Loew's perspective is tradition-based though open to natural science if not applied to religion. He favored cultural isolation which later proved deadly for both Jews & Tibetans. His views of gentiles seem derogatory--but Sherwin asserts they were based on the recent Iberian expulsion of Jews: p. 91: "How can one reconcile theological assumptions with historical reality? How can one harmonize the theory of the Jews as an elected people with the reality of the Jews as a despised, persecuted, humiliated people?" It seems ironic that Jews have been stereotyped as material (money oriented) when Loew characterized gentiles as material & Jews as spiritual. Indeed, he views Moses as a God-man! Further, he favored Moslems over Christians--things have changed since then. Many of his views seem to be apologetics--theory devised to fit the result desired. He opposed Karo's Shulkan Arukh since it was too easy to use & thus encouraged lack of individual thinking & p. 164: "he believed poor leadership & low-quality education to be the major cause of contemporary undesirable realities." Certainly his criticism of the politics & bribery in appointments, lack of training, & gifts to rabbis seemed well founded as was his psychological progression in education (matching curricula to student abilities). His position on gentile converts is complicated, & his position on gentile wine, is deeply rooted in his metaphysical worldview. Many of his views, however, influenced later leaders & writers including Hasidic masters.
My least favorite portion is his resistance to any new paradigm--he was tradition-based though the tradition was heavily kabbalistic. My favorite portion is his mysticism & non-halakhic metaphysics: p. 66: "The sefirot relate to their source as rays of the sun relate to the sun. Their emanation does not imply a diminishing of the source, nor does it reveal the essence of their source." Such a universal view parallels the wisdom literature of other traditions such as Tibetan Dzogchen's view of "the Ground of Being."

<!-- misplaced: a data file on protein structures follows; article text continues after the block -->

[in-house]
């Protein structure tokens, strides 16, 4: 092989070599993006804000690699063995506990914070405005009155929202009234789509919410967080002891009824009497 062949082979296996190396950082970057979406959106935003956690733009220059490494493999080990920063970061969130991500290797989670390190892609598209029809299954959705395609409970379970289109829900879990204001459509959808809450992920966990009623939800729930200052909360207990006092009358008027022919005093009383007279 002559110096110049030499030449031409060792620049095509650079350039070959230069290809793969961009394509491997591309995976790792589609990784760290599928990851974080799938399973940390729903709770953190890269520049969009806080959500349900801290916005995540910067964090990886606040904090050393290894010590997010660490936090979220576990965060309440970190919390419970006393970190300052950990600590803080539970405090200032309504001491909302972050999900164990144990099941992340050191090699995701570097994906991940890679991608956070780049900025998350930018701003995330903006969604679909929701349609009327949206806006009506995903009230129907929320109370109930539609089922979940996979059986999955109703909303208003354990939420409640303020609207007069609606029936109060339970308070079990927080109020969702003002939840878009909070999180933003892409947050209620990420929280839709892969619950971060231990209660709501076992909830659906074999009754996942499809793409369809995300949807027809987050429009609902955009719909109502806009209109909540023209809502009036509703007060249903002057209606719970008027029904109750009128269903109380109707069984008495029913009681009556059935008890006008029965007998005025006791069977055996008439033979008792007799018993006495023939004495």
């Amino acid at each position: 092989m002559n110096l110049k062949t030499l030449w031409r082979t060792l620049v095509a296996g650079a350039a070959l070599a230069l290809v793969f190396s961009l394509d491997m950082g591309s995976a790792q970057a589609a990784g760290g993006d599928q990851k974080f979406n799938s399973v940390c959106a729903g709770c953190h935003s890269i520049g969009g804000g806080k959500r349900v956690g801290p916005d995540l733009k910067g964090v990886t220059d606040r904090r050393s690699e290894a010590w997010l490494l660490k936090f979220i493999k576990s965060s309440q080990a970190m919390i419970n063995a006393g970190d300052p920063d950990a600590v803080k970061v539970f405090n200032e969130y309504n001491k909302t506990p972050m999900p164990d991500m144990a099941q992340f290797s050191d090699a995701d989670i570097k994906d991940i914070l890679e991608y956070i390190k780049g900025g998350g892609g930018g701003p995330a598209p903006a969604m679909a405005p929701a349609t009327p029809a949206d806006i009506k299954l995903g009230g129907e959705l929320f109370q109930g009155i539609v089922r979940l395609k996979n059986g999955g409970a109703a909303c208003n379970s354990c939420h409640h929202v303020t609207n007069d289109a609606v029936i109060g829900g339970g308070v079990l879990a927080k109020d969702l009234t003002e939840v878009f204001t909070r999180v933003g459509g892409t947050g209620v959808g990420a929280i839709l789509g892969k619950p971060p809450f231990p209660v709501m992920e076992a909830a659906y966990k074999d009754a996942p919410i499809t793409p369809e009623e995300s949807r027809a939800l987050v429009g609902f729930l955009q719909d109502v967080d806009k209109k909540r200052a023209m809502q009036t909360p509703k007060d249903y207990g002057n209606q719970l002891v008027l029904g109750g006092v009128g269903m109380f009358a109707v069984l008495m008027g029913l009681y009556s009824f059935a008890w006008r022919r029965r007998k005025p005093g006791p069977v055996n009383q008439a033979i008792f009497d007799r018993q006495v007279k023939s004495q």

An important work about the Maharal Oct 9, 2005
The last decades of the 20th century saw an increasing number of books and articles about Rabbi Judah Loew of Prague (also called the "Maharal"). More and more people consider the Maharal (died in 1609), who was chief rabbi of Prague, Moravia and Poland, to be one of the greatest intellectual figures of Judaism of all time. Among all these works about the Jewish philosopher, talmudist and kabbalist of Prague, whose roots were in German Jewry (Alsace/Worms), the book of Professor Sherwin deserves special interest. Sherwin describes in a scholarly, but well readable way the essential facts of the life of the Maharal as well as the main themes of his thought. Judah Loew wrote extensively about the nature of God, the nature of Torah, the special destiny of the Jewish people, about Jewish and Gentile relations and a lot of other topics, which in our time are no less important than 400 years ago. Sherwin, a leading expert in Jewish philosophy and Jewish intellectual heritage, shows that R. Judah Loew was in many ways - not only in philosophical and theological matters - an exceptional personality, who influenced Jewish thought from his time until the present. Special chapters of Byron Sherwin's book deal with still unsolved biographical questions such as: "When was Judah Loew born?" or "In what order did Judah Loew write his works?". Although I can't follow all of Sherwin's conclusions, I think his book is one of the most important works about the illustrious rabbi and philosopher from Prague.